You be the judge: Mayor Wellington Webb's appointment of Claudia Jordan to the Denver County Court bench won universal raves--except, perhaps, from a handful of prosecutorial types who'd come up against Jordan during her five years as a deputy state public defender. But the course of Jordan's swearing in was considerably more rocky. To commemorate the fact that Jordan will be the first African-American to serve on a Colorado county court, Webb's office arranged to honor Her Honor--and make a few political points in the process--with a private reception at the Denver Art Museum following the public ceremony. To subsidize the shindig, the city solicited sponsors, including Anheuser-Busch, whose name was prominently featured on the invitation sent to a thousand of the city's closest friends. When other judges--and Jordan herself--learned of the proposed festivities, they raised several ethical objections. For example, wouldn't Anheuser-Busch's sponsorship pose a problem if Jordan were to preside over a DUI case? At the last second, plans for the elaborate party were benched, and a standard swearing-in ceremony was held on Thursday.

More pressing engagements: Webb was back walking the neighborhoods this week while news of his exploits made tracks across the country, thanks to a glowing profile in the latest edition of Public Issues, a publication of the Municipal Bond Investors Assurance Corp. Its author? Rocky Mountain News airport-beat reporter Kevin Flynn, who made much of Webb's campaign promise to walk the streets 21 days a year (Monday's march was day 11), as well as his loyalty to friends. One "long-time friend" told Flynn that "Webb reminds him of a Jimmy Stewart character, a common man battling injustice to do what is right. `He's a common, everyday guy,' is how attorney King Trimble sizes up Webb. `He doesn't try to be someone he's not.'"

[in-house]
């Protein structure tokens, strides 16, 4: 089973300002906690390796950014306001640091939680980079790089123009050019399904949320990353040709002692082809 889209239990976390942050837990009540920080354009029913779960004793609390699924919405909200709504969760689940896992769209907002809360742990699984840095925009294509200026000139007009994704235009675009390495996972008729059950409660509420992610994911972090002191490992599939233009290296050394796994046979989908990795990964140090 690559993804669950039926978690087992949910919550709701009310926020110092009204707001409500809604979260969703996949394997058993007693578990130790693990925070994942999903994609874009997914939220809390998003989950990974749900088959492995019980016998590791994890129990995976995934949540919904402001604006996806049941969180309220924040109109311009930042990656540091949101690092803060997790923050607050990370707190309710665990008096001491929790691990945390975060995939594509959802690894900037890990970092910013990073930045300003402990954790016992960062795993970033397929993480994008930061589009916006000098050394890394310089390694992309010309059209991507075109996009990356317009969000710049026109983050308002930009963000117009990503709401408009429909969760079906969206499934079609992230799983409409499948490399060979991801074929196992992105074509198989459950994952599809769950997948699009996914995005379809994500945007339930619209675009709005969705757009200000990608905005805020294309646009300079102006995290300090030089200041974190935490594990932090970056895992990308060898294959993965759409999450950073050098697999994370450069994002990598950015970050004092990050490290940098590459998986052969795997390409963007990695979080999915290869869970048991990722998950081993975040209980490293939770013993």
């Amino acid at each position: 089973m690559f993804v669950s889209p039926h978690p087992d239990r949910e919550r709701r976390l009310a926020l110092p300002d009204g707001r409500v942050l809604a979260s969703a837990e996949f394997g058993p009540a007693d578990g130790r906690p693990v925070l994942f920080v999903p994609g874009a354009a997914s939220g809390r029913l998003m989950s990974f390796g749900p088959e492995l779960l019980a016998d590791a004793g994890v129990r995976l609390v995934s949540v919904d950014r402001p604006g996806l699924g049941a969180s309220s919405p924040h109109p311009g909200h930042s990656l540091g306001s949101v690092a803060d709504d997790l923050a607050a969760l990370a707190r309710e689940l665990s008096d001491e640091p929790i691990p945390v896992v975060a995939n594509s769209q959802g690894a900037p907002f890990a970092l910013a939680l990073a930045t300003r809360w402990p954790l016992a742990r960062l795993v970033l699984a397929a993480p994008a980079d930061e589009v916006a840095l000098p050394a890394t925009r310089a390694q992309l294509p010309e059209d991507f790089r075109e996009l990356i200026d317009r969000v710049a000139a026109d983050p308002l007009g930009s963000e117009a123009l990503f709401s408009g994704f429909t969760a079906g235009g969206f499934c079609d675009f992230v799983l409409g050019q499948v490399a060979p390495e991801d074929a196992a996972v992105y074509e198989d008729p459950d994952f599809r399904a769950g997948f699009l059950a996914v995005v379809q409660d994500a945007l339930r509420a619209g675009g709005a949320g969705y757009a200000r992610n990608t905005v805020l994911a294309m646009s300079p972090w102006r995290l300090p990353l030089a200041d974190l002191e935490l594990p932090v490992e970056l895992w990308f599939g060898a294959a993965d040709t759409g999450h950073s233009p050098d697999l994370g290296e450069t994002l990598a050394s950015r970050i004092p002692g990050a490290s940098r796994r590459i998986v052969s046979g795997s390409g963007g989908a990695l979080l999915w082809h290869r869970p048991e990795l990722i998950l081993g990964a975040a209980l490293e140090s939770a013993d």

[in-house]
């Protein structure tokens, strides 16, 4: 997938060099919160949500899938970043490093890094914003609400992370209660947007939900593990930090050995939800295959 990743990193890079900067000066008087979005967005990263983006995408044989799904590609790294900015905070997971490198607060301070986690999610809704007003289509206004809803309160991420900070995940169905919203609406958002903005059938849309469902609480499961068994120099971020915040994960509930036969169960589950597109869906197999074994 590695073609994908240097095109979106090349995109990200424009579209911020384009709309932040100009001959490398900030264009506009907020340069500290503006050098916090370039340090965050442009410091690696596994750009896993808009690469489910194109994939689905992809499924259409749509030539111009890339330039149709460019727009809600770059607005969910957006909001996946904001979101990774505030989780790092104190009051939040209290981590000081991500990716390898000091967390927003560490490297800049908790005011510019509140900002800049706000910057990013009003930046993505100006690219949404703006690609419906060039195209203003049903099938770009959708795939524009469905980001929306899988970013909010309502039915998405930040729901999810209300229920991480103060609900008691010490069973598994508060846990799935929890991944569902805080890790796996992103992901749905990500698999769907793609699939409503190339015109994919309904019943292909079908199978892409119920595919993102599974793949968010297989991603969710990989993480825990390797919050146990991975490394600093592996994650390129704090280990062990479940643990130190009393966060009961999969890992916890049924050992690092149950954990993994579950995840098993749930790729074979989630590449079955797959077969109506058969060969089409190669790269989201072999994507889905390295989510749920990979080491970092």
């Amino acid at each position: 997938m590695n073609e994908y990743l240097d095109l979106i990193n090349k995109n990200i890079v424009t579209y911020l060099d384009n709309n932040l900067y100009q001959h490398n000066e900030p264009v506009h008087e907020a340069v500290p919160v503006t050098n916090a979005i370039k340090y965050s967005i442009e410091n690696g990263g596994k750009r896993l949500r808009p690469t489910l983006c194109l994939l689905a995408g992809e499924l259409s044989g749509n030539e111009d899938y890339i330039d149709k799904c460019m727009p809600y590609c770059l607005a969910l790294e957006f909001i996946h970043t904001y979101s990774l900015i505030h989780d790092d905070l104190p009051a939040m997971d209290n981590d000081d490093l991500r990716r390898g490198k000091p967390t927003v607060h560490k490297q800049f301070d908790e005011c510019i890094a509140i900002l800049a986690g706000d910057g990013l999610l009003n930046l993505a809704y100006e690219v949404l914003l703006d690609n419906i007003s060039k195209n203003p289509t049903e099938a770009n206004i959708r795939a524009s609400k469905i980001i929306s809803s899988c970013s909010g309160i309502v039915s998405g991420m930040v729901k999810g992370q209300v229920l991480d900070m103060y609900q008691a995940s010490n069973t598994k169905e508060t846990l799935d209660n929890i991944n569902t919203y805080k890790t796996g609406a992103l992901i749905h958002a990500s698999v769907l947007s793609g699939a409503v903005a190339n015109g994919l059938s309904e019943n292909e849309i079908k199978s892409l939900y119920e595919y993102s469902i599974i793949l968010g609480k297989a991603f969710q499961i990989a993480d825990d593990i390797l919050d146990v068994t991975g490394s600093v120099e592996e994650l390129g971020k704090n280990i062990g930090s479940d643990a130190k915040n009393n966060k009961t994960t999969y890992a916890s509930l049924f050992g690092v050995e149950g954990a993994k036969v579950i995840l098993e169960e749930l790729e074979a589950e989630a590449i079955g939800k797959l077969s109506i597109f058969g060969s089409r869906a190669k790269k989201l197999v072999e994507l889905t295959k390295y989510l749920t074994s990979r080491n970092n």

Not that you'd know it from Flynn's story, but here's who Trimble is: a partner in the law firm of Trimble & Nulan, which has gotten more than $500,000 in Denver International Airport-related legal work since Webb took office.

Meanwhile, occasional News columnist, sometime Denver philanthropist and full-time ambassador to Austria Swanee Hunt takes a drubbing in the current New Republic. Although Hunt cited the Austrian experience of husband Charles Ansbacher at her confirmation hearings (he studied conducting at Salzburg's Mozarteum), her primary qualification for the post was apparently her hefty 1992 donation to the Democratic Party--which topped a quarter of a mil. Hunt's appointment was "a classic buying of an ambassadorship," a Senate source told the magazine.

Talk loudly and carry a big shtick: According to the latest Arbitron ratings, Ken Hamblin, whose July 17 column in the Denver Post decried "the abysmal level Denver's seasoned talk radio hosts sank to on the first morning after my resignation from KNUS radio," had sunk to a fairly abysmal level himself. Hamblin's KNUS show, which he quit last month after signing on for a nationally syndicated show this fall, had the lowest rating of any of the morning yappers: 1.7. Even Don Imus, the big mouth from the Big Apple on KYBG, scored higher.


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